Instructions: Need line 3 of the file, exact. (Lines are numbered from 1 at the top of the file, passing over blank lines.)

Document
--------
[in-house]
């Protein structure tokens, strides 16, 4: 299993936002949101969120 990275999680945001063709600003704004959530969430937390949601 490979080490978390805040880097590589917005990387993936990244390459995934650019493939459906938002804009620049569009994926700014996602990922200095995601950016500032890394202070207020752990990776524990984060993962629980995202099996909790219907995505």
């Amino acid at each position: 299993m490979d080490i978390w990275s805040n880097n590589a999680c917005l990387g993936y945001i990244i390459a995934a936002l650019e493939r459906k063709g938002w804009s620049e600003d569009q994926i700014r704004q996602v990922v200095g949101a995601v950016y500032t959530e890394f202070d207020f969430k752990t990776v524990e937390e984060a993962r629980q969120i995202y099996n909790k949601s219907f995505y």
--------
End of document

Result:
């Amino acid at each position: 299993m490979d080490i978390w990275s805040n880097n590589a999680c917005l990387g993936y945001i990244i390459a995934a936002l650019e493939r459906k063709g938002w804009s620049e600003d569009q994926i700014r704004q996602v990922v200095g949101a995601v950016y500032t959530e890394f202070d207020f969430k752990t990776v524990e937390e984060a993962r629980q969120i995202y099996n909790k949601s219907f995505y």